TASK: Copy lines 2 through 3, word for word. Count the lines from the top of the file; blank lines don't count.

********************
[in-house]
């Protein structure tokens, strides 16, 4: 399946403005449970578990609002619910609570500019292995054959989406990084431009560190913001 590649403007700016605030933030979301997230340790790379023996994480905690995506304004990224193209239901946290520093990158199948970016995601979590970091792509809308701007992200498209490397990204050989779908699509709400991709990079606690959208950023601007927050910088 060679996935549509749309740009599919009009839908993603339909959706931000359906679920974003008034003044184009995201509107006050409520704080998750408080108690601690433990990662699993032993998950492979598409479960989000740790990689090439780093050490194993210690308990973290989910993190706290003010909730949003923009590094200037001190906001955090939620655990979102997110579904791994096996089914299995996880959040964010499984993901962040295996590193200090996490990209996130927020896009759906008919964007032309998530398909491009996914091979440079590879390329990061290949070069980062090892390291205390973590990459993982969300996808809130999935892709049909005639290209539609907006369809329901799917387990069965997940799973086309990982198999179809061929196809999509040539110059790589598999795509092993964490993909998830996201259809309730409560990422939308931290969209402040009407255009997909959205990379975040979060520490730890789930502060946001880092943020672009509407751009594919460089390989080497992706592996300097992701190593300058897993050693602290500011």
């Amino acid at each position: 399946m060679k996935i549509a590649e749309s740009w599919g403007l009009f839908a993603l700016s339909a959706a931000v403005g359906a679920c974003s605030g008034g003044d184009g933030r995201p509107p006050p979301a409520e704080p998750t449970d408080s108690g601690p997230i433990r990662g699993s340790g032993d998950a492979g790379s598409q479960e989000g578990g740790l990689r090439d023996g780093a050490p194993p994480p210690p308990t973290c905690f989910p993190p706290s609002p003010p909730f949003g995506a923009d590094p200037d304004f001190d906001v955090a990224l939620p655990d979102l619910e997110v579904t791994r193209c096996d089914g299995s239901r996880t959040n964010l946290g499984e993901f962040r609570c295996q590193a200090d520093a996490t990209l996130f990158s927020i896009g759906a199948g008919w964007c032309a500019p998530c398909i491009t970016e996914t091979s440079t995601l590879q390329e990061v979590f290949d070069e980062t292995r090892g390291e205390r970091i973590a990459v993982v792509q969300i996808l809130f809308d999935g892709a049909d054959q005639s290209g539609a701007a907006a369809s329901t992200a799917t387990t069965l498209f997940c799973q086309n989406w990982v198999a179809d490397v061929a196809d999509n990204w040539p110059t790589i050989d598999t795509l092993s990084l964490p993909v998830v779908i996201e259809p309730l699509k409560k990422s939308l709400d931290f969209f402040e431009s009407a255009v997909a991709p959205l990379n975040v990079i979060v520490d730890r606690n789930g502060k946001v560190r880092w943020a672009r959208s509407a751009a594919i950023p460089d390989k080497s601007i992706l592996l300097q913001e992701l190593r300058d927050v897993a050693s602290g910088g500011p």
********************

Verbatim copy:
């Protein structure tokens, strides 16, 4: 399946403005449970578990609002619910609570500019292995054959989406990084431009560190913001 590649403007700016605030933030979301997230340790790379023996994480905690995506304004990224193209239901946290520093990158199948970016995601979590970091792509809308701007992200498209490397990204050989779908699509709400991709990079606690959208950023601007927050910088 060679996935549509749309740009599919009009839908993603339909959706931000359906679920974003008034003044184009995201509107006050409520704080998750408080108690601690433990990662699993032993998950492979598409479960989000740790990689090439780093050490194993210690308990973290989910993190706290003010909730949003923009590094200037001190906001955090939620655990979102997110579904791994096996089914299995996880959040964010499984993901962040295996590193200090996490990209996130927020896009759906008919964007032309998530398909491009996914091979440079590879390329990061290949070069980062090892390291205390973590990459993982969300996808809130999935892709049909005639290209539609907006369809329901799917387990069965997940799973086309990982198999179809061929196809999509040539110059790589598999795509092993964490993909998830996201259809309730409560990422939308931290969209402040009407255009997909959205990379975040979060520490730890789930502060946001880092943020672009509407751009594919460089390989080497992706592996300097992701190593300058897993050693602290500011």
């Amino acid at each position: 399946m060679k996935i549509a590649e749309s740009w599919g403007l009009f839908a993603l700016s339909a959706a931000v403005g359906a679920c974003s605030g008034g003044d184009g933030r995201p509107p006050p979301a409520e704080p998750t449970d408080s108690g601690p997230i433990r990662g699993s340790g032993d998950a492979g790379s598409q479960e989000g578990g740790l990689r090439d023996g780093a050490p194993p994480p210690p308990t973290c905690f989910p993190p706290s609002p003010p909730f949003g995506a923009d590094p200037d304004f001190d906001v955090a990224l939620p655990d979102l619910e997110v579904t791994r193209c096996d089914g299995s239901r996880t959040n964010l946290g499984e993901f962040r609570c295996q590193a200090d520093a996490t990209l996130f990158s927020i896009g759906a199948g008919w964007c032309a500019p998530c398909i491009t970016e996914t091979s440079t995601l590879q390329e990061v979590f290949d070069e980062t292995r090892g390291e205390r970091i973590a990459v993982v792509q969300i996808l809130f809308d999935g892709a049909d054959q005639s290209g539609a701007a907006a369809s329901t992200a799917t387990t069965l498209f997940c799973q086309n989406w990982v198999a179809d490397v061929a196809d999509n990204w040539p110059t790589i050989d598999t795509l092993s990084l964490p993909v998830v779908i996201e259809p309730l699509k409560k990422s939308l709400d931290f969209f402040e431009s009407a255009v997909a991709p959205l990379n975040v990079i979060v520490d730890r606690n789930g502060k946001v560190r880092w943020a672009r959208s509407a751009a594919i950023p460089d390989k080497s601007i992706l592996l300097q913001e992701l190593r300058d927050v897993a050693s602290g910088g500011p």